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  Way to handle multiples of the same item?  (Read 1914 times)
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Offline DecafJava

Senior Newbie





« Posted 2007-12-18 02:13:47 »

I have a question about this piece of code I wrote today.

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public void actionPerformed(ActionEvent evt) {
      Ammo ammo = new Ammo();
      Ammo.numAmmo++;
      label.setText("Number of ammo objects created: " + Integer.toString(Ammo.numAmmo));
   }


When I compile, and click a button any number of times, the number of ammo objects created goes up. How can this be when if I do something like this

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Ammo ammo = new Ammo();
Ammo ammo = new Ammo();


the compiler gives me an error? If I were making a game that had ammo objects, how would I make multiples of the same object then? Where would they all live, in the program itself? Should I put them into a master array? Thanks.
Offline SimonH
« Reply #1 - Posted 2007-12-18 03:27:56 »

In your first bit of code the variable 'ammo' is created then discarded when the actionPerformed() method ends. That's why you can call the method many times; because the variable ceases to exist each time the methos exits, so next time it's OK to make a new one. The variable has method-wide scope.

In the second bit of code you create a variable 'ammo' then immediately try to create another variable with the same name in the same scope - so you get an error.

Using a master (or class-wide scope) array is a good idea - define it in your class but not in a method.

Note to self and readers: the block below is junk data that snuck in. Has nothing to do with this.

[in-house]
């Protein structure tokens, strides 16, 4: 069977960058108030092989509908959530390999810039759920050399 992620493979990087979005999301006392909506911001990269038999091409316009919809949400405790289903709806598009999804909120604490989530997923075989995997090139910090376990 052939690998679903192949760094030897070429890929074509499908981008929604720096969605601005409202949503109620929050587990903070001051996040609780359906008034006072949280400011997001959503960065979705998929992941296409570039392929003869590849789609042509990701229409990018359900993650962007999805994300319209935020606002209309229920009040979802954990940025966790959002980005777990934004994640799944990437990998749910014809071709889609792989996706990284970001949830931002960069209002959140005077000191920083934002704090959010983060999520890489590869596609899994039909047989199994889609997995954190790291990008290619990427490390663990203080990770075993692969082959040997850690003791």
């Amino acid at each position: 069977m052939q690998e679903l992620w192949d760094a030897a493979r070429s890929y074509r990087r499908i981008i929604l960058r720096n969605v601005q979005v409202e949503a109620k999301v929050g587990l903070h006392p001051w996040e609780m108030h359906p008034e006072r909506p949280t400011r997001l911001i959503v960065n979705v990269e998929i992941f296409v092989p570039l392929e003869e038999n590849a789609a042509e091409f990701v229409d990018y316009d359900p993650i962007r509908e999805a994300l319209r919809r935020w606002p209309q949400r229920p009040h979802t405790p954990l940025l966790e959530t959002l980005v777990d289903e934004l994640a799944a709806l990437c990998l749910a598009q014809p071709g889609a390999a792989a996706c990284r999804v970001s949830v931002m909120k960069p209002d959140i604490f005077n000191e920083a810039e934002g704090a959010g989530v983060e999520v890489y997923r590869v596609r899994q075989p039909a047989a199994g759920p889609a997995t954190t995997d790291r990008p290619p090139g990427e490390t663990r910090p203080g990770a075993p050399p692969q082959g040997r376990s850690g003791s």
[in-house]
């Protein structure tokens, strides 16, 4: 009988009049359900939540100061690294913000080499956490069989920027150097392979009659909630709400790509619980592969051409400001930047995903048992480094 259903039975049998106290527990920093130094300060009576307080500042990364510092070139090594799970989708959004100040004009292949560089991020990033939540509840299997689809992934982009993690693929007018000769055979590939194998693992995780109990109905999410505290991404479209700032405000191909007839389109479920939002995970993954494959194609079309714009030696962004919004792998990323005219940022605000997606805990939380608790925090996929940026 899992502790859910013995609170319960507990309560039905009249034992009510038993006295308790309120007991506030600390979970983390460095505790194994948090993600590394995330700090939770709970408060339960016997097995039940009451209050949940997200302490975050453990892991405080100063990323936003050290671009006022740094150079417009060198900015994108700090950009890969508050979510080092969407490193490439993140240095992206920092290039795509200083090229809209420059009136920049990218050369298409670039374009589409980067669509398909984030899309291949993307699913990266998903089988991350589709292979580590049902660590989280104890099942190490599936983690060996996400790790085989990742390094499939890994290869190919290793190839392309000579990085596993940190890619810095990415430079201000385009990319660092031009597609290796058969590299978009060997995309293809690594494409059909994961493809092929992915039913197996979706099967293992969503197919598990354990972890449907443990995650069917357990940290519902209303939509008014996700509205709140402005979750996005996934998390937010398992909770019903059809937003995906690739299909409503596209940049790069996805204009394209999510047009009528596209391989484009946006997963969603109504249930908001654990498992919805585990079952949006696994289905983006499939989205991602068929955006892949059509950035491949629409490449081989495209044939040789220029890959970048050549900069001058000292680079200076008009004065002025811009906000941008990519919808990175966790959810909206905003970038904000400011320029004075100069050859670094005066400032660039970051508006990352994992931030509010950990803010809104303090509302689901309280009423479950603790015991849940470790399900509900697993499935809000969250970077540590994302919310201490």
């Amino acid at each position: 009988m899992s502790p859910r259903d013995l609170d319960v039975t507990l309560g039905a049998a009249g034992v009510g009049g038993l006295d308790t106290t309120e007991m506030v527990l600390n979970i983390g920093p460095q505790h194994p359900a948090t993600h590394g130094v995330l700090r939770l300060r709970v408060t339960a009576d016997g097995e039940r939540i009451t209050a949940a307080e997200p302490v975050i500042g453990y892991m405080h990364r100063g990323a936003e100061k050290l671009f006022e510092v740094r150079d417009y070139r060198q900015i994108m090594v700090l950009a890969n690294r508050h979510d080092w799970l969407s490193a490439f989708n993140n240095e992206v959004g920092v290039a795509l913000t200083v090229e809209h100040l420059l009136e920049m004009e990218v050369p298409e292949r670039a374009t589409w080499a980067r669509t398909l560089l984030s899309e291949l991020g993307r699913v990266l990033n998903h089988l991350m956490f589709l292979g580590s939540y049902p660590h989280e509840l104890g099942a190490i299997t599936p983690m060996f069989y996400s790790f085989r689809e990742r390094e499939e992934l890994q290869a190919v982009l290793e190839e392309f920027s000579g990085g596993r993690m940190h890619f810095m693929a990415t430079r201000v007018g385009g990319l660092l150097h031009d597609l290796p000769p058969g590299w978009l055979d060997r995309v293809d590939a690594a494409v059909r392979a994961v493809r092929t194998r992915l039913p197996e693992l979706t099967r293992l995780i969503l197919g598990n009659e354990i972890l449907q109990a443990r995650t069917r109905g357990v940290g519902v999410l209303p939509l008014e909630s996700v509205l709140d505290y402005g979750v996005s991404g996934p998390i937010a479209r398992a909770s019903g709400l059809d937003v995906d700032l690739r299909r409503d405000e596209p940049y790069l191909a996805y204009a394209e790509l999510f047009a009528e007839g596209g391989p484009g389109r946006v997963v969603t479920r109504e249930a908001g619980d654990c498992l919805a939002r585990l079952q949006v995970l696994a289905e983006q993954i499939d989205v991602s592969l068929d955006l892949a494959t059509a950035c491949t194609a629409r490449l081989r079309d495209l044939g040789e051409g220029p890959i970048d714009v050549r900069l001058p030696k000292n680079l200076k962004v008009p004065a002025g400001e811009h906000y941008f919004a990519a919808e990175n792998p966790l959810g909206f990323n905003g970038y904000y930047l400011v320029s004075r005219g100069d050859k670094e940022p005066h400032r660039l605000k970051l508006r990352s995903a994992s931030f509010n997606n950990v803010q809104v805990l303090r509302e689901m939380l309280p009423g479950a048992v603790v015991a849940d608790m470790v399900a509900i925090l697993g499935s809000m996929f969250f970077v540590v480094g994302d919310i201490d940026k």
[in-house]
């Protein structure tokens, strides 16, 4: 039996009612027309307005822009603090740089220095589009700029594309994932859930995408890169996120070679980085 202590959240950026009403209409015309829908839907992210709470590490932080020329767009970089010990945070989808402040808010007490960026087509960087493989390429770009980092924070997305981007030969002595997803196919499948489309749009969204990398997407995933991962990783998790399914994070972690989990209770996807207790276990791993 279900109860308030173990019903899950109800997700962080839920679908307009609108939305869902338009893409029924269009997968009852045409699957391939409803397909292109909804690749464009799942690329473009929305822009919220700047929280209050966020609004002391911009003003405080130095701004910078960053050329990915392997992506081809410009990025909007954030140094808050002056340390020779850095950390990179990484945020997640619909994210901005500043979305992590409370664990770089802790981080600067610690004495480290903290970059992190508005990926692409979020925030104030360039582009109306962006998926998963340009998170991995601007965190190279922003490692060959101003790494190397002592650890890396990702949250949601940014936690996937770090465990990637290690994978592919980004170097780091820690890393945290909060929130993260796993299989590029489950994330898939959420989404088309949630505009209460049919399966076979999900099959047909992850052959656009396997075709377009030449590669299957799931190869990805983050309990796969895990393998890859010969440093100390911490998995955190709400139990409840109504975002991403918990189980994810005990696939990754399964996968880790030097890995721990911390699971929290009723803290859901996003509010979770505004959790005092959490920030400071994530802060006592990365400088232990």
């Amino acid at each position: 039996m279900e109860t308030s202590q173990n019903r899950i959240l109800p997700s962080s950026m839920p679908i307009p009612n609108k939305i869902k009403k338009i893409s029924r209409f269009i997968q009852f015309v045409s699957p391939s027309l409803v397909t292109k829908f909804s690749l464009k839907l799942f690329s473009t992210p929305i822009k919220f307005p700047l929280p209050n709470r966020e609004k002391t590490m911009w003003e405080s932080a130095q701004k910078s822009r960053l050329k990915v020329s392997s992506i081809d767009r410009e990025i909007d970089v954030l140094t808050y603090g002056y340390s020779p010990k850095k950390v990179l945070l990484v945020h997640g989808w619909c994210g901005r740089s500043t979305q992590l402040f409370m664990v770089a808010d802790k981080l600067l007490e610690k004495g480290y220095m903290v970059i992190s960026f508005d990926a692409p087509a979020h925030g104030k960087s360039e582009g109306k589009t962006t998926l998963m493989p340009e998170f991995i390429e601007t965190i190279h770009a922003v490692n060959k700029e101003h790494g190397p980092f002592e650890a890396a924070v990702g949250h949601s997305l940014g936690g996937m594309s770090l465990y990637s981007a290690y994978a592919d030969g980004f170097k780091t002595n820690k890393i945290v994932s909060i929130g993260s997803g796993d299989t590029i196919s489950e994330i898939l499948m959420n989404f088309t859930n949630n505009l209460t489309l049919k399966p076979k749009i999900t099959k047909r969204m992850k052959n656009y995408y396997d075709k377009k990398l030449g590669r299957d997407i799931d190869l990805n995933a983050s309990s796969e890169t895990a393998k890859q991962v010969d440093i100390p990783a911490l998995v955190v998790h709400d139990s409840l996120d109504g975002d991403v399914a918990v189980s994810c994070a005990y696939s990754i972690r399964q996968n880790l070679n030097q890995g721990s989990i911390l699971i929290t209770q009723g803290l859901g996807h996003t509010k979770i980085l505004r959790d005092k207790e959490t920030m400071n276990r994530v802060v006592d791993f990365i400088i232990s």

People make games and games make people
Offline Jackal von ÖRF

Junior Member





« Reply #2 - Posted 2007-12-18 13:56:28 »

Your first code is equivalent with this code:

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public void actionPerformed(ActionEvent evt) {
      Ammo.numAmmo++;
      label.setText("Number of ammo objects created: " + Integer.toString(Ammo.numAmmo));
   }


So it doesn't really count the number of Ammo objects created (it counts how many times that actionPerformed method is called) and breaks encapsulation. Try something like this if you want to count how many Ammo objects have been created:

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public void actionPerformed(ActionEvent evt) {
      new Ammo();
      label.setText("Number of ammo objects created: " + Integer.toString(Ammo.objectsCreated()));
   }


Ammo.java:
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public class Ammo {
  private static int numAmmo = 0;
  public Ammo() {
    numAmmo++;
  }
  public static int objectsCreated() {
    return numAmmo;
  }
}


---

Quote
If I were making a game that had ammo objects, how would I make multiples of the same object then? Where would they all live, in the program itself? Should I put them into a master array?

You could put all the objects into a List or some other data structure, so that you can get access to them. For example like this: